The addition of some new sets also cheers the environment up a bit: we get off the Dwarf for the first time, seeing an exterior shot of the crashed Nova 5, and the Dwarf sets are also a little easier on the eyes than in the first series, with not quite so much wall-to-wall military, or possibly ocean, grey.

Chris Barrie really hits his stride here as Rimmer: he now seems completely comfortable with the character. The nature of his relationship with Lister changes slightly, as it's a touch more cordial than the total open warfare of the first series, which would have been difficult to sustain over a long period. It's not as friendly as all that, though, and Holly proves how wise he was in picking Rimmer to be brought back when Lister says to Kryten: "Driving Rimmer nuts is what keeps me going".

THE BEST BIT: Once again a tough call, but it's got to be Lister's "my mate Ace is incredibly incredibly brave" bit, just because of the future echoes. The dog's milk, though, is also a classic.

THE WORST BIT: Kryten, by a country mile. This guy is so unfunny it's embarrassing. With Robert Llewellyn in this role, this episode would have been dangerous.

IMMORTAL DIALOGUE: "As the days go by, we face the increasing inevitability that we are alone in a Godless, uninhabited, hostile and meaningless universe. Still, you've got to laugh, haven't you."

"Aliens used our bog roll?"

"How did you know my nickname was Bonehead?" "I was only guessing."


Playing your ace: This episode is, of course, historic for the first mention of Ace, which Grant Naylor picked up and ran with (at light speed) in "Dimension Jump". It's an island of continuity in the sea of inconsistency which usually characterises Red Dwarf.

We knew him when: That's Tony Slattery cunningly disguised as an android in "Androids".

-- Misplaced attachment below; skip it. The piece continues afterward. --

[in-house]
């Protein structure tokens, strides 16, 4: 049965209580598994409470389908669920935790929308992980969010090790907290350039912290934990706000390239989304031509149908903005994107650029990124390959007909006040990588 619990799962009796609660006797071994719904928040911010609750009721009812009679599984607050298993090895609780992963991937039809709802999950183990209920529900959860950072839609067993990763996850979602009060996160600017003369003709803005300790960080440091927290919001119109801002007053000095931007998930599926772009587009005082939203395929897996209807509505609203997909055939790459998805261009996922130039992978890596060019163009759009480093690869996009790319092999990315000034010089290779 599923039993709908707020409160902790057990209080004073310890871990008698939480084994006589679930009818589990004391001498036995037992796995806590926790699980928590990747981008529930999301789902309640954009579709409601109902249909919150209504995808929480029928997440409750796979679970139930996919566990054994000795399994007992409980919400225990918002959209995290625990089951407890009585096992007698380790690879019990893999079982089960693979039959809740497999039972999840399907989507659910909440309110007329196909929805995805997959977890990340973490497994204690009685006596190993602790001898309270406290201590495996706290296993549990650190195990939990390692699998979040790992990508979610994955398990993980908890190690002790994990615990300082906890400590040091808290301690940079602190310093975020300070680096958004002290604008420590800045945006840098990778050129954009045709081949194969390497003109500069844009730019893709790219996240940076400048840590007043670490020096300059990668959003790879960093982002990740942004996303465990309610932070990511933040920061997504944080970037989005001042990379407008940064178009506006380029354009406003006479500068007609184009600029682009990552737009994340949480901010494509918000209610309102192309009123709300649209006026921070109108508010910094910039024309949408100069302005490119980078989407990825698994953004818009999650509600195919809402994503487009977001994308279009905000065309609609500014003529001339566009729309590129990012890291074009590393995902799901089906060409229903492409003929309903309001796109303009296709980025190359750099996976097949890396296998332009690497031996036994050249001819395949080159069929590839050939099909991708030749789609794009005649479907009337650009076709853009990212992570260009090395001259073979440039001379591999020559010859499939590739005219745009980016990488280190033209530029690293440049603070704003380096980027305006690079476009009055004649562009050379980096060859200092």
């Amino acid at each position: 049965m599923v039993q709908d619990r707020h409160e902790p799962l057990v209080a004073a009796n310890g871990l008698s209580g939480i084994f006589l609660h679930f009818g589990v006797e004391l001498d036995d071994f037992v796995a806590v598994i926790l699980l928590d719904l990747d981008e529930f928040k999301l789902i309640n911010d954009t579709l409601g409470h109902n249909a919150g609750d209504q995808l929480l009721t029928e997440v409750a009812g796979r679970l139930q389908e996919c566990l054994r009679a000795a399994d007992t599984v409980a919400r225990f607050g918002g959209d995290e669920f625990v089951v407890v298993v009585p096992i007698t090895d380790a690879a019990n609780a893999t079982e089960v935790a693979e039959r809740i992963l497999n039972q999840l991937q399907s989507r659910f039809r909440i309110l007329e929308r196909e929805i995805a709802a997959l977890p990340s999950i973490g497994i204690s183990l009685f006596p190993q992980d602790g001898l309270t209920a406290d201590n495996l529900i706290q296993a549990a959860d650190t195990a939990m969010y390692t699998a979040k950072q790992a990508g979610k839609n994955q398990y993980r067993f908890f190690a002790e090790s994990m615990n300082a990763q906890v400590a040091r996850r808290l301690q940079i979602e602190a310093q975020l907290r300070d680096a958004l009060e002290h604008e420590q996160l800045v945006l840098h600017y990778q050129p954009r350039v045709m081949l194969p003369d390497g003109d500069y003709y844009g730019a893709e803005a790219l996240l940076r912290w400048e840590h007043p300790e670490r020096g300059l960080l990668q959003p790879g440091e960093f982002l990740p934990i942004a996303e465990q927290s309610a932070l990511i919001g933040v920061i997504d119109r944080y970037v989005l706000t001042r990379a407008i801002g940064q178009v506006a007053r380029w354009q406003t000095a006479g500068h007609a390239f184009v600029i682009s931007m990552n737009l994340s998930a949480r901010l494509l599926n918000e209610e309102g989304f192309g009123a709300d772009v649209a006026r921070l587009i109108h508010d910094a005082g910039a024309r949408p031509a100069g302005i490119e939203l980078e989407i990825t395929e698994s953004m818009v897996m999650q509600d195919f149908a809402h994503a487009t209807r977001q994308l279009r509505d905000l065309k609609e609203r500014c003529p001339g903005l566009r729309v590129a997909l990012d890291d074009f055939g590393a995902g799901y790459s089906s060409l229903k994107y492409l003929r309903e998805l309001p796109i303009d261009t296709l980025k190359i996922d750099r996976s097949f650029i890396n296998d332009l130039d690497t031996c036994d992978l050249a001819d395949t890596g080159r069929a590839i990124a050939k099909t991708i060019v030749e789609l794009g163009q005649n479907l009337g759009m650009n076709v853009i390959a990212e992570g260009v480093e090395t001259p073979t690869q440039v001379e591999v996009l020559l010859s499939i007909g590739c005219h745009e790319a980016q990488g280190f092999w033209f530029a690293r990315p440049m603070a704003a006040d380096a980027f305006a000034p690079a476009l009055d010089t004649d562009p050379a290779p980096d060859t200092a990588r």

There it is again, only more so: The return of Rimmer's white uniform, this time prettied up with some rather fetching touches of gold lamé about the collar, gold braid up to the elbows and gold epaulets. The BBC were environmentally sensitive recyclers long before it was fashionable to be green.

A broken man: Lister succeeds in breaking Kryten's programming by the end of the episode; however, this has to be done again at the beginning of "Backwards". Perhaps the programming was restored by Lister's repair. There's a nice semi-link here between Kryten's US James Dean accent and the Canadian accent Robert Llewellyn later adopts.

In the groove: The Esperanto programme was a Channel 27 production: this links with Rimmer and Lister's discussion of "groovy, funky Channel 27" in "Future Echoes" and the footage of the Channel 27 news broadcast in "Better Than Life".

Rough around the edges: Kryten's mask here is much less technically sophisticated than the one Robert Llewellyn wears: the ears aren't very smooth, and instead of the professional-looking grates over the ears, there are just a couple of holes.

It's highbrow stuff, this, y'know: Grant Naylor inject a touch of culture, calling one of the dead Nova 5 crew "Jane Air".

The unbearable lightness of being: Although Rimmer's composed entirely of light, he manages to perceive the odour of Lister's moon boots. Given that the smell could no doubt drill through tempered steel, it's probably understandable.